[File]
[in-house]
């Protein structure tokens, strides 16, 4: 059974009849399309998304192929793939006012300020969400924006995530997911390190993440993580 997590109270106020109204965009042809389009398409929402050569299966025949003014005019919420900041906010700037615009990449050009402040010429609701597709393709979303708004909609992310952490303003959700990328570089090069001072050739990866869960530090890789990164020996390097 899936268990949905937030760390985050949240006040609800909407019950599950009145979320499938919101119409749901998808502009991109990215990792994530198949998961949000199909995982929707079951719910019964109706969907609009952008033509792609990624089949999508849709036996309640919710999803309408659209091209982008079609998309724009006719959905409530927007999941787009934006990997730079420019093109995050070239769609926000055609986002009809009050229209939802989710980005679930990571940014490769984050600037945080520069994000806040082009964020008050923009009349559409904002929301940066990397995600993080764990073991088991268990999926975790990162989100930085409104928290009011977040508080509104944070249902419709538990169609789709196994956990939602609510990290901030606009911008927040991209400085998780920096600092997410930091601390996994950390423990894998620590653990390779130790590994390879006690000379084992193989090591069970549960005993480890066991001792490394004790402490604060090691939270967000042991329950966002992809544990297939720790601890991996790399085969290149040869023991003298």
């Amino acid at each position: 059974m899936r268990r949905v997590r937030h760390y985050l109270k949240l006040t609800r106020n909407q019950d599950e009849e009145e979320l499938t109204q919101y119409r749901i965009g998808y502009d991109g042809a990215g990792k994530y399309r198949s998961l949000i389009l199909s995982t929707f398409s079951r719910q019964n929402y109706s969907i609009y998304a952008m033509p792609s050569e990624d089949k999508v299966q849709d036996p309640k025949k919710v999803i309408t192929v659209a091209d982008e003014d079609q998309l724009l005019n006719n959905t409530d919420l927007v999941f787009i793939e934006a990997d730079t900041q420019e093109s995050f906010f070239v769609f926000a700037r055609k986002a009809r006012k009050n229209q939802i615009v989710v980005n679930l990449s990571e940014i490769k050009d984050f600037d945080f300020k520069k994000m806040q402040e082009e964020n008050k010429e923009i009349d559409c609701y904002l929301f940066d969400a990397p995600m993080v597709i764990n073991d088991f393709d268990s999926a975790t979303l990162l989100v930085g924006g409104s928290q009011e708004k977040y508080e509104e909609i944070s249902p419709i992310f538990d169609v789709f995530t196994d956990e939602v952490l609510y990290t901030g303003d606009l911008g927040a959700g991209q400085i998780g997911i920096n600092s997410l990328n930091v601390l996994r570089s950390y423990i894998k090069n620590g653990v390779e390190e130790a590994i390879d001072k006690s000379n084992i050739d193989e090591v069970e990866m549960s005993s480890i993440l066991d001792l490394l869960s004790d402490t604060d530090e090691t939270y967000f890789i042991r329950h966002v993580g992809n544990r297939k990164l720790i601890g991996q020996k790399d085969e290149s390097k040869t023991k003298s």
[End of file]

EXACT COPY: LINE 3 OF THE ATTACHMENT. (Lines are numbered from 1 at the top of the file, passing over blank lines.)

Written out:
């Amino acid at each position: 059974m899936r268990r949905v997590r937030h760390y985050l109270k949240l006040t609800r106020n909407q019950d599950e009849e009145e979320l499938t109204q919101y119409r749901i965009g998808y502009d991109g042809a990215g990792k994530y399309r198949s998961l949000i389009l199909s995982t929707f398409s079951r719910q019964n929402y109706s969907i609009y998304a952008m033509p792609s050569e990624d089949k999508v299966q849709d036996p309640k025949k919710v999803i309408t192929v659209a091209d982008e003014d079609q998309l724009l005019n006719n959905t409530d919420l927007v999941f787009i793939e934006a990997d730079t900041q420019e093109s995050f906010f070239v769609f926000a700037r055609k986002a009809r006012k009050n229209q939802i615009v989710v980005n679930l990449s990571e940014i490769k050009d984050f600037d945080f300020k520069k994000m806040q402040e082009e964020n008050k010429e923009i009349d559409c609701y904002l929301f940066d969400a990397p995600m993080v597709i764990n073991d088991f393709d268990s999926a975790t979303l990162l989100v930085g924006g409104s928290q009011e708004k977040y508080e509104e909609i944070s249902p419709i992310f538990d169609v789709f995530t196994d956990e939602v952490l609510y990290t901030g303003d606009l911008g927040a959700g991209q400085i998780g997911i920096n600092s997410l990328n930091v601390l996994r570089s950390y423990i894998k090069n620590g653990v390779e390190e130790a590994i390879d001072k006690s000379n084992i050739d193989e090591v069970e990866m549960s005993s480890i993440l066991d001792l490394l869960s004790d402490t604060d530090e090691t939270y967000f890789i042991r329950h966002v993580g992809n544990r297939k990164l720790i601890g991996q020996k790399d085969e290149s390097k040869t023991k003298s």